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Garbage hauler rebuts recycling argument

Program could cut station revenues


Recycling was again the main topic at the Regional Board of Mayors meeting on Monday.

The mayors all paid lip service to the idea but by the end of the day nothing had changed.

The recycling idea had come up at the mayors’ March meeting when Kimberly Christensen informed the mayors that she wanted to start a recycling program in the area. She had already developed her own recycling company called Ever-Green Recycling.

Christensen said she wanted to get locations in each of the towns for recycling bins.

She also suggested to the mayors that they look at going into the garbage hauling business.

That brought out Dick Howe, from Sunrise Disposal on Monday. He asked if Christensen had gone out to price garbage trucks and insurance costs.

He had appeared to counter Christensen’s idea of the RBOM going into the solid waste business.

When Christensen didn’t appear, because she was out of town, Howe said he would return for next month’s meeting when the Ever-Green Recycling owner is scheduled again.

Sunrise Disposal is currently working on the third year of a five-year contract for garbage services in the four towns. The contract includes providing recycling services and local education in schools about recycling, but those services are not being offered.

“Everyone in this room believes in recycling,” Howe said, “but it isn’t economically feasible.”

Chairman Quincy Snow, mayor of Coulee Dam, stated, “Our communities are just too small for recycling.”

Howe said that Sunrise Disposal has a bin trailer that would be available if recycling was started. He said the trailer has six different compartments.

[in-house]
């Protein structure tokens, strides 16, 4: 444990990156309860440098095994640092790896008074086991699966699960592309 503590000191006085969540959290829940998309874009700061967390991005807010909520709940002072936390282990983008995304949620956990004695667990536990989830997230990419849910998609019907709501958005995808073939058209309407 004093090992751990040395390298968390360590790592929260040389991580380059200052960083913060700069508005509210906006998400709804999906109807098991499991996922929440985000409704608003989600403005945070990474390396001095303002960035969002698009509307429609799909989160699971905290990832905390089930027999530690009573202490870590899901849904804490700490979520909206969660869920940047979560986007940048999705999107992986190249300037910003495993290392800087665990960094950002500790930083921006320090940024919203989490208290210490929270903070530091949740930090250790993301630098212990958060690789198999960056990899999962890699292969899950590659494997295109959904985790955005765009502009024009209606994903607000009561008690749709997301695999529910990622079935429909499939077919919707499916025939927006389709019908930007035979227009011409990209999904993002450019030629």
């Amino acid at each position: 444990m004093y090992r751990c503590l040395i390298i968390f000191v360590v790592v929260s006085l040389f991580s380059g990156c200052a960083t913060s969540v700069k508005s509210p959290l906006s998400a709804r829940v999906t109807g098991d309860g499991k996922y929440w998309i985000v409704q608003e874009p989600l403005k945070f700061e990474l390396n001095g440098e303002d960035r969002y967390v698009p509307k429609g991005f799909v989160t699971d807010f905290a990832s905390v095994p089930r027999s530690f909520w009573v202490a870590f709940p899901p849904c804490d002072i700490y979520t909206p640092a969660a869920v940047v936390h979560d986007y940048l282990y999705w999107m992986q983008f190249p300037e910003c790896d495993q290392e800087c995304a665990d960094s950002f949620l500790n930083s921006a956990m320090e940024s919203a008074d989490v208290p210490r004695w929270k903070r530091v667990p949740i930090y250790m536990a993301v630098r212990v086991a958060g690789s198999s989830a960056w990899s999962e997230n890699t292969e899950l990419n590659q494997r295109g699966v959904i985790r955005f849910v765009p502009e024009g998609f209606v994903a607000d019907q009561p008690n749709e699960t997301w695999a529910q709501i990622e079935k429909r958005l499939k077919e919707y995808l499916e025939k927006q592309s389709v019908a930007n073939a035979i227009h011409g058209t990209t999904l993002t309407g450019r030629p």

The mayors agreed, however, that any recycling project would take weight away from the Transfer Station’s revenue stream and cost their business money.

Their concern was that when you take the weight of recycling off the tipping fees, the transfer station might become insolvent.

Already, the amount the transfer station has been able to charge for “tipping”, or dumping, there for the first three months of the year is $3,487.99 less than the cost of the operation.

The mayors will take up the recycling issue again in May.

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Reader Comments

shawnneider writes:

If we really believe in recycling and taking care of the earth, we would be willing to pay more for tipping. I am willing to pay more for recycling to be offered. Other small communities do make it work with donations and volunteers. Just because it can't be done the old way doesn't mean it can't be done. God made us stewards of the earth to take care of it in service to Him, not to trash it to save money.

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